The other cool thing?–you know those kids I took with me to Europe?  Well, I brought ’em back with me, too.

Railroad

Miss Lavender’s smile eclipses many other things just as well down on the railroad tracks here in Utah Valley as it ever did abroad.

Vintage dress from M.O.T.E.L. in Barcelona

And Miss Zinnia’s diaphanous-ness transposes from one continent to the other just fine.

Vintage dress from M.O.T.E.L. in Barcelona

If I can just get this down, you know??–the formula, I mean. Look, plus find. Plus remember the way those (blasted) dark glasses (read “unmanaged expectations”) so often distort things.

Here’s the drill.  I’m writing down ten things I’ve already named “lovely” today, things that have blossomed for me.  (And the shades are in the kitchen drawer.)  Moreover, lest you find this exercise too cloying, consider this:  deliberately searching out what makes you feel light and bright helps keep the darkness at bay.

Ready, set.

One, the song I’m listening to by Juanes, “Es Por Ti.”

Two, the Kershisnik print of the Nativity, sitting on my fireplace mantle.  (I like to imagine myself as one of the women ministering to Mary . . .)

Three, Goose’s hair this morning, the front of it slicked with pomade.  (Look out, fourth grade girls at Barratt Elementary.)

Four.  The Wasatch ridge.  No words grand enough.

Five.  Miss Zinnia early this morning, perky and unflappable, even when I broke the yoke of one of the eggs I was frying for her.

Six.  Fresh-picked Gala apples found at a local roadside stand, now resting in a dish in my kitchen.  (Had one for breakfast.  Oh, my.)

Seven.  My four-slot toaster.  Yes, indeed.

Eight.  Miss Lavender’s Rapunzel hair.

Nine.  My piano.  And the old, wind-up metronome that tick-tocked its way through my childhood practice sessions with me.

Ten.  This list.  I’m serious.  It’s helped me bloom today.

Happy September, friends.  Here’s to living in the season, whatever it is!

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Millay in vintage_7956

The petals and I love all things vintage. If you happen to be in Los Angeles, then the only vintage place that counts is Shareen Vintage, a store-slash-warehouse so unimaginably fabulous it needed its own Eleven O’Clock post.

We discovered Shareen’s place a couple of years ago when we ran into a young woman wearing a vintage dress so truly (say it with me . . .) fabulous, we had to stop her so we could tell her what we thought of it. It was this little brocaded number, very fifties, a buttery yellow.  As we were dying over it, she thanked us for our compliments, then told us we had to check out Shareen’s.  “It’s girls-only,” she clarified.  “No men allowed!”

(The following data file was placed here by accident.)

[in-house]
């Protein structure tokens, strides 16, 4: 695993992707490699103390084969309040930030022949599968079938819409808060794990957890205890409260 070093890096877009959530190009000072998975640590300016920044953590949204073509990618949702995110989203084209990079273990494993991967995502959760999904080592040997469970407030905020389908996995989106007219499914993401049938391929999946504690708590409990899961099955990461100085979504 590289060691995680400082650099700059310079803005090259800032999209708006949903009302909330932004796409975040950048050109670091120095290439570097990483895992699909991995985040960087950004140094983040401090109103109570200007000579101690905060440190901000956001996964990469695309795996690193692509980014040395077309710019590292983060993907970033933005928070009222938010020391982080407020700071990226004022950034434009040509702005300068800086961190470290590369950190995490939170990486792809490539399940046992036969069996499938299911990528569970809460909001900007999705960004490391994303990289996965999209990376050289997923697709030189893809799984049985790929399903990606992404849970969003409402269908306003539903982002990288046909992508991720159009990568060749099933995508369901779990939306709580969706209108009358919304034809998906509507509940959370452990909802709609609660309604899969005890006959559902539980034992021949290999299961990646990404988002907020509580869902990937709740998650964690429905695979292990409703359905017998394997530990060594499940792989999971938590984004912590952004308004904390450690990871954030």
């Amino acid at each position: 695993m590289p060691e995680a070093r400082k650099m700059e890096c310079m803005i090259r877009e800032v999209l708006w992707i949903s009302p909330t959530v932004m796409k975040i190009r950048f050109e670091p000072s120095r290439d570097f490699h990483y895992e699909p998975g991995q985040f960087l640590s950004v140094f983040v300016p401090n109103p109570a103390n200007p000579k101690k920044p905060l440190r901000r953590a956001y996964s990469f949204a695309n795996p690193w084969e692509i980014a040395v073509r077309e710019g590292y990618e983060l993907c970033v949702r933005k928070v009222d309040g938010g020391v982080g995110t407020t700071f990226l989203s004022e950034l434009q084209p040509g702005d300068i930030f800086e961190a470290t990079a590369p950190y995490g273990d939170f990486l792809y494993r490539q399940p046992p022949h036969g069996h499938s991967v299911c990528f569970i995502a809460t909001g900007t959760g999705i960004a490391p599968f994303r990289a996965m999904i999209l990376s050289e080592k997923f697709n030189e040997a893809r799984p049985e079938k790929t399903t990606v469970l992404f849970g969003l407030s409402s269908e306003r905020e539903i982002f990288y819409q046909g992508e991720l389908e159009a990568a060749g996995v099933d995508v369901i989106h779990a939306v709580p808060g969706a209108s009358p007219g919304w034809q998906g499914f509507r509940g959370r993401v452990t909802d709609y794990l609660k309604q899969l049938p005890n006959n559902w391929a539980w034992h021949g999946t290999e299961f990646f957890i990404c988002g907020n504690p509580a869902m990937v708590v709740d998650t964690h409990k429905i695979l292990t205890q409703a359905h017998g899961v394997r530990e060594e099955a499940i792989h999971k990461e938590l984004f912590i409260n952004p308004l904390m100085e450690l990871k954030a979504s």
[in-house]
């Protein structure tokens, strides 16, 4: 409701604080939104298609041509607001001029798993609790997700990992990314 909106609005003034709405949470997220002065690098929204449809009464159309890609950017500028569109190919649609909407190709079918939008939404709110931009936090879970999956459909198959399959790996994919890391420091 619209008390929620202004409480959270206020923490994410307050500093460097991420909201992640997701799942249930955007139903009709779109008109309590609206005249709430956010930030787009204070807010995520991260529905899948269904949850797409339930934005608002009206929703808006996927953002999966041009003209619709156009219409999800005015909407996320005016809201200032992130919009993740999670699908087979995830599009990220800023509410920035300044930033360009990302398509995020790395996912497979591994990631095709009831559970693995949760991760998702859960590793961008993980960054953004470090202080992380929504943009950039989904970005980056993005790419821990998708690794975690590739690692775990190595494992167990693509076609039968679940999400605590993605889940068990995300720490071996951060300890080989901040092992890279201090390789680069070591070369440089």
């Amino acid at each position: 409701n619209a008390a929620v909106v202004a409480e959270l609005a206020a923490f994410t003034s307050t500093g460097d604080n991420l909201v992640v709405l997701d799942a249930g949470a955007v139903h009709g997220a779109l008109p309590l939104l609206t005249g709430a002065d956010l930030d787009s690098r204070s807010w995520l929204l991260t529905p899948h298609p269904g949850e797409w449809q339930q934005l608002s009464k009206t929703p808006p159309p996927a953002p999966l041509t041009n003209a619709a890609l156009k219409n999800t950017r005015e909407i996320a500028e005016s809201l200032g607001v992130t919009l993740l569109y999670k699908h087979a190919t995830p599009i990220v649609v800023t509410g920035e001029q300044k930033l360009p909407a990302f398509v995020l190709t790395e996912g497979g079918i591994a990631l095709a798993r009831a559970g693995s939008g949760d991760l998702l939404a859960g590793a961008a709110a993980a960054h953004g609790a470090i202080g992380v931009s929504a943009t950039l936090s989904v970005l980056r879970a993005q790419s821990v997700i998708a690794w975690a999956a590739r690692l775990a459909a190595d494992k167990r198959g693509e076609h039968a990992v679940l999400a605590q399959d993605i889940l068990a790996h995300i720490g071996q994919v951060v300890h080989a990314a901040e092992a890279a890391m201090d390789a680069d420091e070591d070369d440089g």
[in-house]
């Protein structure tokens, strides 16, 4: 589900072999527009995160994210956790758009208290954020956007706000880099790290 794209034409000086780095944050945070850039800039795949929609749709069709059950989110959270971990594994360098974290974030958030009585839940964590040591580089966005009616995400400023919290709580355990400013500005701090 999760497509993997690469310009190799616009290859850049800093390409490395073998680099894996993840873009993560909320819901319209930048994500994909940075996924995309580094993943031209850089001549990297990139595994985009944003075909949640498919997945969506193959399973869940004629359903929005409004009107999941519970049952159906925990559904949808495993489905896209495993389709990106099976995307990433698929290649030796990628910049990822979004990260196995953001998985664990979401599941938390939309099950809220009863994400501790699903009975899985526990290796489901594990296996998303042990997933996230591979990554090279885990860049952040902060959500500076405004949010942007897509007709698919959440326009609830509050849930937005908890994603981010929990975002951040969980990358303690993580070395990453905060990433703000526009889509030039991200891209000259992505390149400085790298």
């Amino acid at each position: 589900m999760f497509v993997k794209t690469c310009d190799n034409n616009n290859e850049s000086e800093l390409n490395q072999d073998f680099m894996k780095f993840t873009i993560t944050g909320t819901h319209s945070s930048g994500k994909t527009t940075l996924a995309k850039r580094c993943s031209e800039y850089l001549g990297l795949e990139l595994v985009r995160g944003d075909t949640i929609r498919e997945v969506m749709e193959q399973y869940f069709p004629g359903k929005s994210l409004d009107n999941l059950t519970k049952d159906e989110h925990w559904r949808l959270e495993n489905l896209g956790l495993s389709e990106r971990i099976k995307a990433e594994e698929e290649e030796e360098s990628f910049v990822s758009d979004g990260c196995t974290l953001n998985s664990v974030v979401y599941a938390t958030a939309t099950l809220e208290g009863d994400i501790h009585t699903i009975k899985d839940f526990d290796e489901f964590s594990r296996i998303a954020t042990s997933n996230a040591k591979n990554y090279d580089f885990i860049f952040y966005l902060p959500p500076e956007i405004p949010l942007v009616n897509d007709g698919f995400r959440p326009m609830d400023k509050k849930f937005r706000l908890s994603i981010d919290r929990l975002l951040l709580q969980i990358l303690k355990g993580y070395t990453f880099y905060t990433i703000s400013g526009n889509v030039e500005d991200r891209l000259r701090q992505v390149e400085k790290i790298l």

I love Shareen’s for more than just the amazing vintage finds, though.  You see, Shareen herself is Someone Special.  Here’s the story.  Miss Lavender and I made the trek into L.A. one day with the express purpose of talking with Shareen, who, once we had her attention, was so fully present, so in the moment with us, you would have thought we were the oldest of friends.  To my surprise, she looked right at Miss L, took her by the shoulders, and pushed them back.  Gently but firmly, she said to my five-foot-ten inch daughter, now standing straight and tall, “Don’t . . . ever . . . slouch.”  As Miss Lavender processed this injunction given from the Vintage Maven of Los Angeles (and New York, for that matter), Shareen continued.  “Your shoulder blades–they’re your wings,” she explained, “and you want them to touch.”  Then she illustrated, showing us the way Miss Lavender, with her shoulders back, could have been touching her imaginary wings together.

I loved the metaphor:  shoulder blades as wings, always meant to be touching.  But I loved other things, too–the way Miss Lavender had instantly become not just a customer but the Pupil Of The Moment.  And the way drawing herself up to her full height seemed to give her a vision of herself as someone strong, elegant, empowered.  Do you know what that kind of carefully given–and poetic!–advice is worth to a mother anxious to give her daughter reasons to believe she can all but fly if she chooses?

When they fell deep into conversation about vintage, another side of Shareen’s character revealed itself.  As she talked about her passion for helping every woman find exactly the right dress, no matter her age or body type, she recounted how a woman who had decided to throw herself a quinceañera party for her fiftieth birthday had left the store just a few days earlier–before Shareen could properly attend to her.  “She left discouraged,” Shareen remembered as she explained that this woman had decided there was no point in trying to find a party dress that would flatter her.  “We could have found the right dress,” Shareen said with conviction, “but the store was busy that day, and I didn’t get to her in time.”